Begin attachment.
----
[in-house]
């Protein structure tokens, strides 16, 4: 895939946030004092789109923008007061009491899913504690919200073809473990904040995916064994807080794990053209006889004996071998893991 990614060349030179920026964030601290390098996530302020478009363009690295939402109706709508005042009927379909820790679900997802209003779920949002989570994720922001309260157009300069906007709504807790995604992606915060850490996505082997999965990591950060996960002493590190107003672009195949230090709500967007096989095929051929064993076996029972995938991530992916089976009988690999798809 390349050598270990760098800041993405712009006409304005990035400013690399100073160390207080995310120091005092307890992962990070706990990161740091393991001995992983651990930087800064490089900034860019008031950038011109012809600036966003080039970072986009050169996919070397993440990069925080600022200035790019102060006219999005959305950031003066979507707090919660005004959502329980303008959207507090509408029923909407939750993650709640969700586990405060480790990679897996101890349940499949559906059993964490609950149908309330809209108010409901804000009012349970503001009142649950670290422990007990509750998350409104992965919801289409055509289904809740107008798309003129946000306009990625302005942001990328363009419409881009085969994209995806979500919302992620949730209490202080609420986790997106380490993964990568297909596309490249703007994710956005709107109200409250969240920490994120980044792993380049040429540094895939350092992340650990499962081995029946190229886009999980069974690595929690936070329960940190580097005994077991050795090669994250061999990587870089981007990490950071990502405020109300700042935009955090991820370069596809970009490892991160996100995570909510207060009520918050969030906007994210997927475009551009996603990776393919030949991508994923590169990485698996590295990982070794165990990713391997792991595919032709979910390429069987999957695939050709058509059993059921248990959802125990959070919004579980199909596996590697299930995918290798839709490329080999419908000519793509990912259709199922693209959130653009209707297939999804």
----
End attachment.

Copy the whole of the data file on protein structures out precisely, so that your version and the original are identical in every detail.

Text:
[in-house]
């Protein structure tokens, strides 16, 4: 895939946030004092789109923008007061009491899913504690919200073809473990904040995916064994807080794990053209006889004996071998893991 990614060349030179920026964030601290390098996530302020478009363009690295939402109706709508005042009927379909820790679900997802209003779920949002989570994720922001309260157009300069906007709504807790995604992606915060850490996505082997999965990591950060996960002493590190107003672009195949230090709500967007096989095929051929064993076996029972995938991530992916089976009988690999798809 390349050598270990760098800041993405712009006409304005990035400013690399100073160390207080995310120091005092307890992962990070706990990161740091393991001995992983651990930087800064490089900034860019008031950038011109012809600036966003080039970072986009050169996919070397993440990069925080600022200035790019102060006219999005959305950031003066979507707090919660005004959502329980303008959207507090509408029923909407939750993650709640969700586990405060480790990679897996101890349940499949559906059993964490609950149908309330809209108010409901804000009012349970503001009142649950670290422990007990509750998350409104992965919801289409055509289904809740107008798309003129946000306009990625302005942001990328363009419409881009085969994209995806979500919302992620949730209490202080609420986790997106380490993964990568297909596309490249703007994710956005709107109200409250969240920490994120980044792993380049040429540094895939350092992340650990499962081995029946190229886009999980069974690595929690936070329960940190580097005994077991050795090669994250061999990587870089981007990490950071990502405020109300700042935009955090991820370069596809970009490892991160996100995570909510207060009520918050969030906007994210997927475009551009996603990776393919030949991508994923590169990485698996590295990982070794165990990713391997792991595919032709979910390429069987999957695939050709058509059993059921248990959802125990959070919004579980199909596996590697299930995918290798839709490329080999419908000519793509990912259709199922693209959130653009209707297939999804």